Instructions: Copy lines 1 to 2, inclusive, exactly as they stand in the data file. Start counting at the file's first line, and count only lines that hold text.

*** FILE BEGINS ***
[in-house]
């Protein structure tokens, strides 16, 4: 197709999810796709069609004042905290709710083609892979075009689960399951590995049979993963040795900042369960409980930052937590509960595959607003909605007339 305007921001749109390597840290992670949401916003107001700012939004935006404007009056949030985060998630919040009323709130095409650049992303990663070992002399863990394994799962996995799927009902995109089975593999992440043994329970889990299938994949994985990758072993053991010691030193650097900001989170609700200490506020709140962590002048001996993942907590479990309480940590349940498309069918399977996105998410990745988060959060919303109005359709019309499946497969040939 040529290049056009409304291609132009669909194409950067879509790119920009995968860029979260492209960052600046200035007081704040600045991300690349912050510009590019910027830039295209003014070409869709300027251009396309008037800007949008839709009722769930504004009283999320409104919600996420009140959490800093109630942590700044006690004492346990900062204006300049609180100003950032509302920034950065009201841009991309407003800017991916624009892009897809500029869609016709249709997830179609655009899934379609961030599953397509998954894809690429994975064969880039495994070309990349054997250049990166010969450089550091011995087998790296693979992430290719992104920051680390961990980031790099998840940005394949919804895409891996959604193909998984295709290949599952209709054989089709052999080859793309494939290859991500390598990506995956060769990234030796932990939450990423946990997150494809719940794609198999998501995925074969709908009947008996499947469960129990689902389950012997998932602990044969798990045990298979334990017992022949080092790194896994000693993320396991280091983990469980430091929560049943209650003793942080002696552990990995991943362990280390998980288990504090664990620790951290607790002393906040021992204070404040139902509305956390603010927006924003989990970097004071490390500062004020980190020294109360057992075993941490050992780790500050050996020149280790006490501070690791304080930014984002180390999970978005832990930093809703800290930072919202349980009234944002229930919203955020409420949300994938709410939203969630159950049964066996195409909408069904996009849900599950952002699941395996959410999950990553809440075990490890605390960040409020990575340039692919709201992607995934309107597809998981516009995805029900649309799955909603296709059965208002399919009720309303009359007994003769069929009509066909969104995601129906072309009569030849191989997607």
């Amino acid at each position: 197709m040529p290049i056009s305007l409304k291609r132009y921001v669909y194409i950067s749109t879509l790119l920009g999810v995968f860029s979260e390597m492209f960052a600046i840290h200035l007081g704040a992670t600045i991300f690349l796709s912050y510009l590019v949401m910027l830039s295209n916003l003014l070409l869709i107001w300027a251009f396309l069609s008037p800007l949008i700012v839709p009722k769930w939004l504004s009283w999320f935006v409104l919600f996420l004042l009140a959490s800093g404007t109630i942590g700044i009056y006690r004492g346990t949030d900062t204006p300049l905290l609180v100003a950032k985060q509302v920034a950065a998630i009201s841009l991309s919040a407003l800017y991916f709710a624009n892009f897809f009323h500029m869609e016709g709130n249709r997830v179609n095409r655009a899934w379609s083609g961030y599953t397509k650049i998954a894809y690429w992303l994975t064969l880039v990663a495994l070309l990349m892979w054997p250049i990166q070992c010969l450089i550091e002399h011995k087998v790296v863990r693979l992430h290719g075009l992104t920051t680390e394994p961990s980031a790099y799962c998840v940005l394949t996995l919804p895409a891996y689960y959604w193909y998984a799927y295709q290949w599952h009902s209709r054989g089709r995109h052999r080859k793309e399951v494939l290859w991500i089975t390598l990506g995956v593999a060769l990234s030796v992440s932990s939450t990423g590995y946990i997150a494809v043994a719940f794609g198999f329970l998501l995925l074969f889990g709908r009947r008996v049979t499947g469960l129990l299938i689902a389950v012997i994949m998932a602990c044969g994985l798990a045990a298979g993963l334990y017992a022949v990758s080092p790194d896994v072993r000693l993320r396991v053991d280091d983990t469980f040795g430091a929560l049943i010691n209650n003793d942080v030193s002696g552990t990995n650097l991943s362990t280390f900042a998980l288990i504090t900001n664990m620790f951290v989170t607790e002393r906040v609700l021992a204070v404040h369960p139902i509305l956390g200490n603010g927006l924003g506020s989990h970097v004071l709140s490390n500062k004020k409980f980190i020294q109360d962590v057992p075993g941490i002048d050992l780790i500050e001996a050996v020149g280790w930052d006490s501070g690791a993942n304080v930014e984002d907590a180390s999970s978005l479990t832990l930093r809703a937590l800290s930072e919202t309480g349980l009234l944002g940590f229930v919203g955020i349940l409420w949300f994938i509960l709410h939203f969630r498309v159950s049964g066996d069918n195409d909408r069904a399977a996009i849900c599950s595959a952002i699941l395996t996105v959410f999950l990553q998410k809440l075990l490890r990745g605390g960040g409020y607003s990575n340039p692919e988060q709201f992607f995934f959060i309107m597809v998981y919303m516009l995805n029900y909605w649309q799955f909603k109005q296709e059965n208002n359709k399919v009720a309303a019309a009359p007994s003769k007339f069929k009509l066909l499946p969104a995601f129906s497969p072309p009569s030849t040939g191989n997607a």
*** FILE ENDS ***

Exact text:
[in-house]
């Protein structure tokens, strides 16, 4: 197709999810796709069609004042905290709710083609892979075009689960399951590995049979993963040795900042369960409980930052937590509960595959607003909605007339 305007921001749109390597840290992670949401916003107001700012939004935006404007009056949030985060998630919040009323709130095409650049992303990663070992002399863990394994799962996995799927009902995109089975593999992440043994329970889990299938994949994985990758072993053991010691030193650097900001989170609700200490506020709140962590002048001996993942907590479990309480940590349940498309069918399977996105998410990745988060959060919303109005359709019309499946497969040939 040529290049056009409304291609132009669909194409950067879509790119920009995968860029979260492209960052600046200035007081704040600045991300690349912050510009590019910027830039295209003014070409869709300027251009396309008037800007949008839709009722769930504004009283999320409104919600996420009140959490800093109630942590700044006690004492346990900062204006300049609180100003950032509302920034950065009201841009991309407003800017991916624009892009897809500029869609016709249709997830179609655009899934379609961030599953397509998954894809690429994975064969880039495994070309990349054997250049990166010969450089550091011995087998790296693979992430290719992104920051680390961990980031790099998840940005394949919804895409891996959604193909998984295709290949599952209709054989089709052999080859793309494939290859991500390598990506995956060769990234030796932990939450990423946990997150494809719940794609198999998501995925074969709908009947008996499947469960129990689902389950012997998932602990044969798990045990298979334990017992022949080092790194896994000693993320396991280091983990469980430091929560049943209650003793942080002696552990990995991943362990280390998980288990504090664990620790951290607790002393906040021992204070404040139902509305956390603010927006924003989990970097004071490390500062004020980190020294109360057992075993941490050992780790500050050996020149280790006490501070690791304080930014984002180390999970978005832990930093809703800290930072919202349980009234944002229930919203955020409420949300994938709410939203969630159950049964066996195409909408069904996009849900599950952002699941395996959410999950990553809440075990490890605390960040409020990575340039692919709201992607995934309107597809998981516009995805029900649309799955909603296709059965208002399919009720309303009359007994003769069929009509066909969104995601129906072309009569030849191989997607």